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SDN can turn the network into a big data “curator,” claims Juniper

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Software-defined networking (SDN) will help application developers provide context for all the data their services generate and consume, according to Juniper Networks product management lead Jennifer Lin.

SDN involves the abstraction of the network’s brains, as it were, from its hardware. This is analogous in some ways to server virtualization, in that it makes it much easier to build smarter systems on top of commodity hardware. Juniper’s take on this sees the network as four layers, namely forwarding, control, services and management — in Juniper’s vision, everything but the forwarding layer should be centralized.

Lin, who joined Juniper through the company’s acquisition of SDN specialist Contrail Systems, said at GigaOM’s Structure:Data conference in New York on Wednesday that federating the control function and eliminating “manual error-prone processes” would help the big data because:

“We’re seeing a huge opportunity here to reposition the role of the network as a curator of big data and make sure that role is easily exposed through abstractions of the network. The role of the network is interesting because the network is the only thing that’s globally pervasive and … uniquely knows a lot of the contextual information that is required to drive insights back into the system.”

Lin argued that this “rich context” would enable new types of business models such as collaborative data exchanges, without anyone needing to worry about the technology architectures involved. “The role of the network is changing quite heavily and the pace of innovation for hyperconnected data is really astonishing,” she added.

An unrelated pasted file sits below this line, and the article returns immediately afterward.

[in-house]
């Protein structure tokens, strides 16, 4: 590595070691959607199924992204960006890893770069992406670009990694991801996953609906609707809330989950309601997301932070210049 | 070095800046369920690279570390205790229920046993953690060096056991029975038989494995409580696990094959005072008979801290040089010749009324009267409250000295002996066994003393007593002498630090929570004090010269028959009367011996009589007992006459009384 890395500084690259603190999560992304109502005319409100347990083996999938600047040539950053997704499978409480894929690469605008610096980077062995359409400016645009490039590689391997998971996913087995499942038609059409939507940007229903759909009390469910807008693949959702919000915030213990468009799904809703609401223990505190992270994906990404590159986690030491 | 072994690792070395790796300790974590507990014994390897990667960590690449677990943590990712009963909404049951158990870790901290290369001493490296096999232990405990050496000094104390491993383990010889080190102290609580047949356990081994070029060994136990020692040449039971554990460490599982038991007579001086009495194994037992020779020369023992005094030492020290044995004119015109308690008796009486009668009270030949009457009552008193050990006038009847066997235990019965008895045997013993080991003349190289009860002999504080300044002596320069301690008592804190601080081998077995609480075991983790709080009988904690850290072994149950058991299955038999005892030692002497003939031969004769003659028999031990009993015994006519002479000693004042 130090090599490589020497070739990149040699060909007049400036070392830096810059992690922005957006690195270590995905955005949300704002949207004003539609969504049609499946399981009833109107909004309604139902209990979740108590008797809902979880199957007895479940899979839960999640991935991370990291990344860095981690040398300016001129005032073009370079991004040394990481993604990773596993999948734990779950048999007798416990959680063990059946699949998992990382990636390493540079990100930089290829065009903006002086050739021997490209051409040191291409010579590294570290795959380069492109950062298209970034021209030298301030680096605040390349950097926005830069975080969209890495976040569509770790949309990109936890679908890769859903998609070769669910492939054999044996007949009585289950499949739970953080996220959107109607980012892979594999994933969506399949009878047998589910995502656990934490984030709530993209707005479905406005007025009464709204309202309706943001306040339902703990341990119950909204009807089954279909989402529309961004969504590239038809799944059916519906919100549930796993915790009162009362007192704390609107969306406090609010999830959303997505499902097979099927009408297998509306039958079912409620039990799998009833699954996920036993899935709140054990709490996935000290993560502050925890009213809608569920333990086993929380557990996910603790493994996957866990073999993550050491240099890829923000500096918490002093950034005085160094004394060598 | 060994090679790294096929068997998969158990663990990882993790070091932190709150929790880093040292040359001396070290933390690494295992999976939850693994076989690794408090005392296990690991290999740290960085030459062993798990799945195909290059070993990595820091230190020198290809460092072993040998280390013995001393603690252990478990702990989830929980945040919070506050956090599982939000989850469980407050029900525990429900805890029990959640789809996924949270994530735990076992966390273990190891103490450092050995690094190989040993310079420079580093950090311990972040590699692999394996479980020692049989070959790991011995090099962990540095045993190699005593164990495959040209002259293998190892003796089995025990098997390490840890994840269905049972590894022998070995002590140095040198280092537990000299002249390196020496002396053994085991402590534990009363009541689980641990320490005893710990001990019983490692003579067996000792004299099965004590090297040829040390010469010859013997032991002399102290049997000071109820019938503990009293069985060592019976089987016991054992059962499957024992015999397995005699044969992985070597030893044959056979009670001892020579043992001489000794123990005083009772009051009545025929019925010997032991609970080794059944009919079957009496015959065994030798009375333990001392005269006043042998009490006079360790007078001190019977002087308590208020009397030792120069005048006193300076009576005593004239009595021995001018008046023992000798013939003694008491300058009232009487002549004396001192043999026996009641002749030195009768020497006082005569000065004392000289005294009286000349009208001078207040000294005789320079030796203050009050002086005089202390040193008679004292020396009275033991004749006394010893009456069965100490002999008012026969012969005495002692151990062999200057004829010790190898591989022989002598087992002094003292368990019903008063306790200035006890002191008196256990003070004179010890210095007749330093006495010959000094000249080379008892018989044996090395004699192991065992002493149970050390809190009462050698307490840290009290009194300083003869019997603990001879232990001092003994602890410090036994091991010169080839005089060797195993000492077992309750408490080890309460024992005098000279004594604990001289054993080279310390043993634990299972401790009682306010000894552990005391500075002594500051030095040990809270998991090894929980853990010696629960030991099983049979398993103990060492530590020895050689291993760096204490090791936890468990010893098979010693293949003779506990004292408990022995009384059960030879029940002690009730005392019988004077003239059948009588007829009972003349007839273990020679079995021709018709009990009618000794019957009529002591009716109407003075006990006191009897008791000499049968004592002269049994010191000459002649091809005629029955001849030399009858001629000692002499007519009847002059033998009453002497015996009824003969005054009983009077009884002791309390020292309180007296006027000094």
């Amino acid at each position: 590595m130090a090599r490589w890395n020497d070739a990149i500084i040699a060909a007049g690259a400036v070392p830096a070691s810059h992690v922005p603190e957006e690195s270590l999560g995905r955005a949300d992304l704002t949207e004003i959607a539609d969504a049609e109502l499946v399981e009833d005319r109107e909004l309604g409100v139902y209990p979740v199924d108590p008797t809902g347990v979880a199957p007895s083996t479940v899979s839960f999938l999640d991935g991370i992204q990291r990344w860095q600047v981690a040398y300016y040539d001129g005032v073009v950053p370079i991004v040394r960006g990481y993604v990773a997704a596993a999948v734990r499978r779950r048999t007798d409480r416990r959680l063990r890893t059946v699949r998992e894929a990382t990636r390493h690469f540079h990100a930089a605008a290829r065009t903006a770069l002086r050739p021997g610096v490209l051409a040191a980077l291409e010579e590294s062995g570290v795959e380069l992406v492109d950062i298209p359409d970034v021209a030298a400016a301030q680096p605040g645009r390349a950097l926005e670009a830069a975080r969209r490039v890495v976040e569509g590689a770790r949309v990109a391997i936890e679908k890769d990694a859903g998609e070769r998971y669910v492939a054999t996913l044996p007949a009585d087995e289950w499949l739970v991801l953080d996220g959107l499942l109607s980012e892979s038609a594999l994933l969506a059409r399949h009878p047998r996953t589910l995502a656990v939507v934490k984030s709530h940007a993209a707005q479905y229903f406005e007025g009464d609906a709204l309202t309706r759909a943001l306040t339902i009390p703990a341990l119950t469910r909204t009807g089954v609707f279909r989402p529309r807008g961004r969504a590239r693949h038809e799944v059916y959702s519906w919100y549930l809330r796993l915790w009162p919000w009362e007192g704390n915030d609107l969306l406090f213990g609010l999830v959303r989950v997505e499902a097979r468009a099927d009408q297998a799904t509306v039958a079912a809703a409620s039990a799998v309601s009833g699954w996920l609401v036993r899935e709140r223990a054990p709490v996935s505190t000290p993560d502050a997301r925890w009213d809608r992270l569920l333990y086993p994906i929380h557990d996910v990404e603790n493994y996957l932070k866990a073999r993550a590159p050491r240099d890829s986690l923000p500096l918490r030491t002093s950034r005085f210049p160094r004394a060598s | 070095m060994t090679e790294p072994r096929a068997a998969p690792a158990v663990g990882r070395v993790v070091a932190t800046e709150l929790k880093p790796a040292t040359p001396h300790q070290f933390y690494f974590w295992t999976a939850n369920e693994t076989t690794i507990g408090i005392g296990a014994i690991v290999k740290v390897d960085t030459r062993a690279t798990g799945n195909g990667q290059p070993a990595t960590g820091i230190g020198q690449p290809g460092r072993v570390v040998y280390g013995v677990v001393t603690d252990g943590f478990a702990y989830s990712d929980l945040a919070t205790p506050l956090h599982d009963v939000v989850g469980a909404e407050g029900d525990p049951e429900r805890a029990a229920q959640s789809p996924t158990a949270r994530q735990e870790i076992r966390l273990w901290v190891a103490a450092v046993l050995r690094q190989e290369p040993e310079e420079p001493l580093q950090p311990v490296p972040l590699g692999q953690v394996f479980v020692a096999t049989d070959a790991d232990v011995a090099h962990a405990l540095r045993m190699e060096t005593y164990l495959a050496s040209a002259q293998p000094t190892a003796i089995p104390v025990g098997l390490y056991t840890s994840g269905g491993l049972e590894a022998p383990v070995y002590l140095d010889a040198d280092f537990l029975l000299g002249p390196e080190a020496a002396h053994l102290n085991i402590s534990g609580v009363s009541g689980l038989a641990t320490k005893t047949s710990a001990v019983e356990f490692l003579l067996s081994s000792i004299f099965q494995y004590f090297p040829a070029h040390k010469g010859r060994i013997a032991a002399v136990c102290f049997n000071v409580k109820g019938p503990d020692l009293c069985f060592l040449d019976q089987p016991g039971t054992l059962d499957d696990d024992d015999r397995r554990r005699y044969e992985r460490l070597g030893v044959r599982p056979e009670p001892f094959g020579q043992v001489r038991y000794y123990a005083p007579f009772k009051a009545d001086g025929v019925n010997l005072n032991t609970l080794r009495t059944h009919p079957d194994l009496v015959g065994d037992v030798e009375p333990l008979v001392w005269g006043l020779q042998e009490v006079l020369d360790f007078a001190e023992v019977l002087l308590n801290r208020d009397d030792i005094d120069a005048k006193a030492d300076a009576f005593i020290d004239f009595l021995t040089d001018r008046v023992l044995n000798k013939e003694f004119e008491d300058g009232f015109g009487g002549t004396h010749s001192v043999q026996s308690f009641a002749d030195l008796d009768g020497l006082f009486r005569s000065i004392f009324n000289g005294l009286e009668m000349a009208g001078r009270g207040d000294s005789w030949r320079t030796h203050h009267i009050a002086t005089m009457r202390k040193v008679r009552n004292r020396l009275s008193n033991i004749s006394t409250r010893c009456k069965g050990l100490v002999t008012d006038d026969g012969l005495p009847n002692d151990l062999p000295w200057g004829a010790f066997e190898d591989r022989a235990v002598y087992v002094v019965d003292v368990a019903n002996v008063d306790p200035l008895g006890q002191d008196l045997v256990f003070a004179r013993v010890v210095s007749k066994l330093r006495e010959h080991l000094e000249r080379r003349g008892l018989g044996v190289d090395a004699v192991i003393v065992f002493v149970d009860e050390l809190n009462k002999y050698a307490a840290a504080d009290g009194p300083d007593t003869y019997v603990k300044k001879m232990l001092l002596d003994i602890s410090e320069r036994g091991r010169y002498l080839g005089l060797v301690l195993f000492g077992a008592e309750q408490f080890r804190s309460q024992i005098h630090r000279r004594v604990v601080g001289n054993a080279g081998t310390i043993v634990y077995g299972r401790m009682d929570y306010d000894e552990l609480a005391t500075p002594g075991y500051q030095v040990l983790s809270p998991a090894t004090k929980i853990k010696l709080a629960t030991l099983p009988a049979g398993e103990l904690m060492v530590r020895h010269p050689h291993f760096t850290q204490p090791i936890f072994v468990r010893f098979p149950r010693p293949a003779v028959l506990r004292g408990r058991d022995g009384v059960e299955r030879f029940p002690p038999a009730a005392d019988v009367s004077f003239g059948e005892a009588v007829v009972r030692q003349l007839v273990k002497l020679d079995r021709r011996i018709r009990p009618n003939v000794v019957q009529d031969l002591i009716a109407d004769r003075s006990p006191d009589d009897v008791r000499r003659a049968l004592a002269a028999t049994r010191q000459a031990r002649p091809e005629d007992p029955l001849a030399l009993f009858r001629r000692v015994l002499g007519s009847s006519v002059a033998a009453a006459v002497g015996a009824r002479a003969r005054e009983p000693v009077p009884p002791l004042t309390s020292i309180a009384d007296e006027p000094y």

Check out the rest of our Structure: Data 2013 coverage here, and a video embed of the session follows below:

A transcription of the video follows on the next page

3 Responses to “SDN can turn the network into a big data “curator,” claims Juniper”

  1. Jeroen van Bemmel

    Mike is not the only one who is confused. Why do you switch to defensive mode, quoting Juniper’s strategy (in very vague terms, adding to the confusion), while all he’s saying is that there is a need for more common language and concepts? Do you disagree?

    Jeroen van Bemmel – Alcatel-Lucent

  2. [full disclosure: I work on the vendor side in the SDN space, and I was a long-time Juniper employee driving SDN at Juniper before it was called SDN]

    I absolutely agree that there is a need to focus on abstractions. It is great that we are working our way out of the minute details of the underlying protocols. I wonder if the abstractions mentioned here are still a bit off though.

    It makes perfect sense for networking companies to view the network as the center of the universe. And in many ways, because it provides connectivity across all of the infrastructure, it’s actually true. But when data resides across parts of a network (or worse yet, across multiple networks), the abstractions need to be more than just decoupling hardware and software. There needs to be a common data model that multiple vendors (not just networking) can use. I don’t see that work really happening here.

    And I will give a shout out here to Tom Nolle, who would likely point out that Juniper continues to talk NFV while referring to SDN. The two are related, but they are different. We really need to get more clear in how we talk about things because it’s confusing as hell to customers, which hurts all of us on (on both the vendor and customer sides).

    • Ankur Singla

      Definitely you are quite confused about Juniper strategy, surprising given that you were part of the company till recently. The strategy encompasses the entire spectrum of networking space – Enterprise Private Cloud, SP Access & Aggregation layer, SP Core, Public Cloud/SP VPC.

      –Ankur Singla, Founder/CEO – Contrail Systems